All roads lead upward to the House of the Sun. As if it were an enormous, powerful temple and we its mesmerized devotees, we beam up in our rental cars from the sun-besotted shores of Maui to the lei of clouds that lies upon the rolling green flanks of Haleakala, largest dormant volcano on earth.Midway up the 10,023-foot mountain, in a fertile belt known as Upcountry, the roads wind among vast ranches, farms, and tiny towns and districts with names that fall like poetry from the tongue: Kula, Keokea, Olinda, Makawao, Pukalani, Paia, Ulupalakua, Haiku. Bursting from the volcanic soil come surprises of roses, cabbages as big as minor comets, onions as sweet as apples, and strawberries so juicy they drizzle down your arm at the first bite. Prophetically, Upcountry was once known as Nu Kaliponi, New California. During the 1849 California Gold Rush, Upcountry farmers fed the forty-niners and became more prosperous than most of the gold diggers. Today, the area is practically a suburb of Marin County or Los Angeles. Scratch a shopkeeper, waiter, innkeeper, or artist and underneath you'll find a California transplant. The older ones came during the hippie era, and the younger ones got off the last jet. Nowhere is the character change more evident than in Makawao. Until the 1970s, it was a cowboy town, affectionately called "Macho-wow." It had a gun and ammo depot, feed stores, and hitching posts along the main street. On Saturday night the paniolo, the Hawaiian cowboys, came to drink, dance, play the ukulele, and sing the praises of the land. Now? It's like—Maka-wowie. The old wooden storefronts have morphed into art galleries, boutiques, and restaurants, most of them very good. I stopped in at the Dragon's Den and, while sipping an immune support tea, poked around among the pendulums, crystals, and jars of kava, unicorn root, and herbal remedies. I picked up a brochure on ear coning, a practice dear to the ancient Egyptians and Mayans, for cleaning the ears and aura: "It works for people stuck in untenable situations and helps us to gain control of our personal space so nothing can penetrate or escape without our permission." Not everything here is so hip and profound. You can still get the world's creamiest Long Johns (elongated custard doughnuts) at rickety old Komoda Bakery, even though the store is now between a Tibetan jewelry shop and Altitude, a new boutique that is owned by a Frenchwoman who continually plays Parisian golden oldies on her stereo and hopes for the best. As it has always done, Kitada's little restaurant serves great steaming bowls of saimin, Hawaii's ubiquitous noodle soup. But don't expect to find any of those newfangled coffee drinks here. You can get your cappuccino fix a few doors away at Duncan's or at half a dozen other totally trendy cafés. Makawao may be this minute's hot spot, yet fields and forests edge right up to its streets. The serenity that is in Upcountry is palpable, almost marketable, it is so pervasive. This is the area's draw.An international community of artists lives among the hollyhocks and pine trees, the eucalypti and redwoods. Curtis Wilson Cost, noted landscape painter, has a gallery in the Kula Lodge. Mika McCann grows and harvests materials for weaving her famous baskets. Artists gather at Hui Noeau Visual Arts Center, where there is a full calendar of classes, lectures, and workshops, plus a gift shop, all housed on a gracious old estate on the edge of Makawao. People from Honolulu head to Upcountry just to bask in the cool air, to light a fire in the evening's hearth, and to wear a sweater in the morning. I wanted a few days of solitude and booked myself into the Olinda Country Cottages and Inn at the dead end of Olinda Road, straight up from Makawao as far as you can go before the trees close in. I found, tucked away in the woods, a mansion with the timeworn grace of the Riviera, surrounded by a Beatrix Potter garden rife with foxgloves, Nile lilies, and saucer-sized daisies filling the crisp air with sweet fragrance. I knew immediately it was the kind of place where the tea would be organic, the sugar brown, the apple juice unfiltered, and there would be a Buddha on the shelf. No one was home, but there was a note on the door telling me to let myself in. My room was up the back stairs. More roses and a cloud of lavender, as a jacaranda tree was seeping into bloom. I settled down amid chintz and determinedly old furniture that had been distressed and painted. The room was certainly quiet. I went for a long walk in the woods, along the Waihou Trail, my footsteps cushioned by pine needles. I was all alone. For dinner, I drove back down to Makawao, enjoying the way the late light slashed through the tall eucalypti. I chose Polli's Mexican restaurant. It was lit up with Christmas lights like a shrine to the Virgin. Inside, margaritas in candy flavors were flowing in big salty glasses. The place was packed and loud. They could seat me only at the bar. The woman next to me said, "I don't know why I'm here. I spent the whole day at a waterfall. There wasn't a sound." I thought of my room up in the Olinda forest. The following day I signed up for a Jeep ride around Ulupalakua Ranch. It's a new tour that covers more ground than a hike or horseback ride ever could. We explored rolling hills, deep ravines, volcanic cinder cones, and stands of koa trees, breezing past cows, elk, deer, and partridge. The Wrangler bounced across lava flows where ohia lehuas bloomed and the rocks were festooned in bright orange lichen. The Jeep tour ended at the ranch's Tedeschi Winery, which features tours and a new tasting room. Its champagne, Maui Blanc de Noirs, was served at the 1985 Reagan presidential inauguration. A little "story room" next to the gift shop displays family photographs and ranch memorabilia. Makena Stables stages horseback rides to the winery including a picnic under the huge camphor tree. When my husband, Jim, flew in, we moved into the bunkhouse at neighboring Silver Cloud Ranch, now a nice bed-and-breakfast. Silver Cloud was until recently part of the huge Thompson Ranch. In order to pay his inheritance tax, Jerry Thompson, youngest son among the 28 children of Charlie Thompson, sold the ranch's most valuable portion, which included his gracious old family home. Jerry and his wife, Toni, run Thompson's Trail Rides. "A lot of people get to enjoy the ranch now," he said quietly. The paniolo tradition is helped along by Jerry's sister Teresa, who organizes the parade for the annual Fourth of July Makawao Rodeo, the biggest rodeo in Hawaii. She said, "Our dad was the first grand marshal in the first parade. He'd want me to do this." The 35th annual rodeo parade wound up bunting-draped Baldwin Avenue: horses and riders; traditional pa'u units with their mounts garlanded in leis; and the Ikua Purdy Ohana, descendants of the famous Hawaiian paniolo honored in the National Cowboy Hall of Fame in Oklahoma City. Hawaiian cowboys were riding and roping long before the American West was won. Consistent winners in mainland rodeos, they wowed the crowds at the rodeo following the parade. Dusty Miranda rode a bucking bronco bareback to the limit. Jerry Thompson's daughter Andrea, looking so tiny in the saddle, had fans cheering with her breakneck barrel race finish. But it was the bulls, weighing nearly 2,000 malevolent pounds each, that tested the men's mettle. We could almost smell the adrenaline as cowboys prayed, stretched, and twisted before climbing into the chutes and onto the backs of the brutes for the most terrifying seconds of their lives. Makawao was once again Macho-wow. Happily reassured, we drove Upcountry's back roads. Driving these byways is pure joy, especially in June when the jacaranda trees strew their lavender blossoms with profligate abandon. The prized flower, however, is the enormous protea, whose colossal blooms look like flowers of the moon. The species, a native of South Africa, is about 300 million years old. It was pioneered as a Maui crop by the University of Hawaii Agricultural Substation in Kula, which offers a self-guided walking tour of its interesting acreage. Two exceptional gardens grow in Upcountry. At Kula Botanical Garden, the walkways meander among the great trees and exuberant tropical flowers. There's a koi pond with lilies and a wall of black-eyed Susans. Enchanting Floral Garden is tidier, more compact, but crams in more than 1,500 species of plants and flowers, all artistically grouped by color and arranged among trellises, gazebos, and paths. Most bear name tags. In addition to 30 varieties of protea, there are an orchid tree, sweet white pineapples, jade vines, and orchids. Free samples of fruit are offered. Looming over this lush green belt is the cold summit of Haleakala, up above the tree line. People drive there, as if on pilgrimage, to see the sunrise. With hundreds of others, we shivered at the lip of the crater and saw the sun sitting below the clouds, all soft and pink and radiant. Watching it rise was like seeing time being born and the new day tumbling from the hand of the Creator. It was the most soft and benign of mornings. The pilgrims checked their watches. Most were bikers, signed up for the harrowing bicycle ride from the summit to the sea. We took our time watching the sun paint the hills and cinder cones in umber, amber, green, and even lilac. We drove to Hosmer Grove by the park entrance and walked in the sun-dappled woods listening to the trills, arias, and police-whistle notes of native birds such as the iiwi, apapane, and amakihi. Afterward, we rewarded ourselves with Belgian pancakes at the Kula Lodge, then a massage and facial at Spa Luna down in funky Haiku town. This is the Crate & Barrel of spas, located in an old warehouse. But the treatments are first-rate and half the price of those at spas—even cheaper if you request a student practitioner. Owner Samana Benedetti once wanted to be a doctor. Her approach is therapeutic and holistic. "This is not a fluffy beauty thing," she said. She employs European, Chinese, and Ayurvedic techniques, and can arrange both tarot and palm readings. Our other reward was dinner at Haliimaile General Store. In this tiny plantation hamlet, owner-chef Bev Gannon serves Hawaii regional cuisine with a finesse that has earned her rural restaurant an international reputation (in announcing its annual dining awards last year, Hawaii Magazine said, "One of the . . . sustained creative influences on Honolulu regional cuisine (is) Bev Gannon, whose Haliimaile General Store remains one of Maui's leading lights"). We started dinner with fish cakes accompanied by a ginger cilantro sauce, progressed to a fine Caesar salad, and enjoyed entrees of Hunan-style rack of lamb (me) and a scallop stir-fry with unusual vegetables (Jim). We shared a feather-light chocolate cake, baked by Bev's daughter Teresa "Cheech" Gannon, a pastry chef who has a nearly fanatical following. Another of the amusing pastimes here is checking out the town bulletin boards. These are actual notices: "Male involved in childhood grief therapy desires to be held by woman (grounded and some awareness of holding compassionate space). I'm serious and safe." "Perfect for Mother's Day: certificate for Qi and Five Element Balancing." "Learn to create small flower arrangement, then commune with the flowers." There were phone numbers for colon hydrotherapy, a course in sexual health, swing dance classes, and a cleaning lady who cleans with aloha. Some people seek enlightenment along more traditional lines. The 1894 Holy Ghost Octagonal Church in Kula is like a little Fabergé egg. Inside are an ornate altar and stations of the cross that are unusually fine examples of 19th-century ecclesiastical art. The church is on the national and state registers of historical places. When it was diagnosed with termite damage, parish volunteers raised $1.5 million by baking Portuguese sweet bread. With the debt paid off, Charles Lopes, who mixed the batter, said, "Next we're going to restore the old churches at Ulupalakua and Keokea." On the feast of the Holy Ghost, parishioners host a luau. It's their way of saying thanks for their many blessings—most of all for living Upcountry amid peace, plenty, and beauty.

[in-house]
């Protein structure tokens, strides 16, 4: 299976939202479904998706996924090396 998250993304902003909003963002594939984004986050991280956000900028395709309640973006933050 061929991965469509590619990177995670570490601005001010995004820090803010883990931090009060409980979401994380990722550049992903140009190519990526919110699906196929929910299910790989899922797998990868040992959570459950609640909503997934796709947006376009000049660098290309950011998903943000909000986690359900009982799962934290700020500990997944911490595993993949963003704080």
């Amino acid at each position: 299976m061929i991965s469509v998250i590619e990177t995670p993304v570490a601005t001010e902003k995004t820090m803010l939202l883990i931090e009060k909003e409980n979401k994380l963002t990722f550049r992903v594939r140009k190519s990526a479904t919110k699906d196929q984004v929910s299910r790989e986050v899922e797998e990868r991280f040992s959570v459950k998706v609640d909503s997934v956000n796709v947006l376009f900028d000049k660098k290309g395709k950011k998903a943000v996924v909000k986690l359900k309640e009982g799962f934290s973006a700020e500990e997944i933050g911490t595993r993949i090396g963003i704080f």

Photography by Larry Ulrich


This article was first published in November 2000. Some facts may have aged gracelessly. Please call ahead to verify information.